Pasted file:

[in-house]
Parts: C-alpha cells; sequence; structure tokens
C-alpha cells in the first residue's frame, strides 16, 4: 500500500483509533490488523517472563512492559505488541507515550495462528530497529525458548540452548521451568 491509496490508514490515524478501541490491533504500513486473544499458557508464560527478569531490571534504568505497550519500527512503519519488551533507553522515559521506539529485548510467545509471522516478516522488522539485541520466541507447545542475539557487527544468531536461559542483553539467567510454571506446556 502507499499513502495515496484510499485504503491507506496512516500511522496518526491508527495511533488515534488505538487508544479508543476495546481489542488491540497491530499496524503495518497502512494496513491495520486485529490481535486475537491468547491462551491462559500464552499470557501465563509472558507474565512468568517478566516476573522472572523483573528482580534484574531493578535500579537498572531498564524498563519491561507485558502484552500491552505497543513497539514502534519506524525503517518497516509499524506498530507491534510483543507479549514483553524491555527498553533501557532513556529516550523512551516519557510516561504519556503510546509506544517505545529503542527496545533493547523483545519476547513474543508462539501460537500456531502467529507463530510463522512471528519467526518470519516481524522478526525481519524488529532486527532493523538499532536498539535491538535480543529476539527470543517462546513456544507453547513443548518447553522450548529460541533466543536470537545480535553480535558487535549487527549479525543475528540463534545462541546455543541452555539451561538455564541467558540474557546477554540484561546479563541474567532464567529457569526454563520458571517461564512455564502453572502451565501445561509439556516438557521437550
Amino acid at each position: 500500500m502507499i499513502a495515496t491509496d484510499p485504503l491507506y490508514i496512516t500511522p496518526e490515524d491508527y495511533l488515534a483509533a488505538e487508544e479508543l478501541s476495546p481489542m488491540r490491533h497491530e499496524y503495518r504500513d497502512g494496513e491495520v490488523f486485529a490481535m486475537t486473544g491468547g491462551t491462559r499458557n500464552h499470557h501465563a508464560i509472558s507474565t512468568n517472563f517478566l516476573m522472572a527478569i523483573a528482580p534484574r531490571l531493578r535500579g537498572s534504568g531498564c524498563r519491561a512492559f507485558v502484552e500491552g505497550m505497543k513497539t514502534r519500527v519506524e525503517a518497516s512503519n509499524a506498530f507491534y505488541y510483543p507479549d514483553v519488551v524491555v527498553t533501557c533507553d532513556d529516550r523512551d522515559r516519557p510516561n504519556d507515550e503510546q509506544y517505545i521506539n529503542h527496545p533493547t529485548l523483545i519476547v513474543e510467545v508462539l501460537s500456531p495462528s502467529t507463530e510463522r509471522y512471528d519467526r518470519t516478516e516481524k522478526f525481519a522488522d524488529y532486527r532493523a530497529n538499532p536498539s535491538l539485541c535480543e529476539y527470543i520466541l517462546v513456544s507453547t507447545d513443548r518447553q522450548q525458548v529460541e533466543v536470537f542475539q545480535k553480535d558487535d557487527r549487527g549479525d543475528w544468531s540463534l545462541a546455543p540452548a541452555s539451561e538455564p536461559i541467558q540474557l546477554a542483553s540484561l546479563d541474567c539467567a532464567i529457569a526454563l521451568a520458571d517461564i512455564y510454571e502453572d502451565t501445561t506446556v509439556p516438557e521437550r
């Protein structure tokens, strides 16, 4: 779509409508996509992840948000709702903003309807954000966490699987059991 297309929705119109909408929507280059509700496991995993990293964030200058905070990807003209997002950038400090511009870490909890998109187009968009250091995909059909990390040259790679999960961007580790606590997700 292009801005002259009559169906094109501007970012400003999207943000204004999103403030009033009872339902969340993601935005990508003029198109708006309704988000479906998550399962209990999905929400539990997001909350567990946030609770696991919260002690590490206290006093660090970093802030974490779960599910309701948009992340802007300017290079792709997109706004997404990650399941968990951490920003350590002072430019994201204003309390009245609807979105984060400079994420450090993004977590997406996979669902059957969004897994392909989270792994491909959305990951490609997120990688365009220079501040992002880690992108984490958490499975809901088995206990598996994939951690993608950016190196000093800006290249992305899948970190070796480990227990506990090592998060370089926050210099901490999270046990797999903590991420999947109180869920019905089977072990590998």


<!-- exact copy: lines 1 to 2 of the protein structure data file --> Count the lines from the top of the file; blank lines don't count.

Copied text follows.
[in-house]
Parts: C-alpha cells; sequence; structure tokens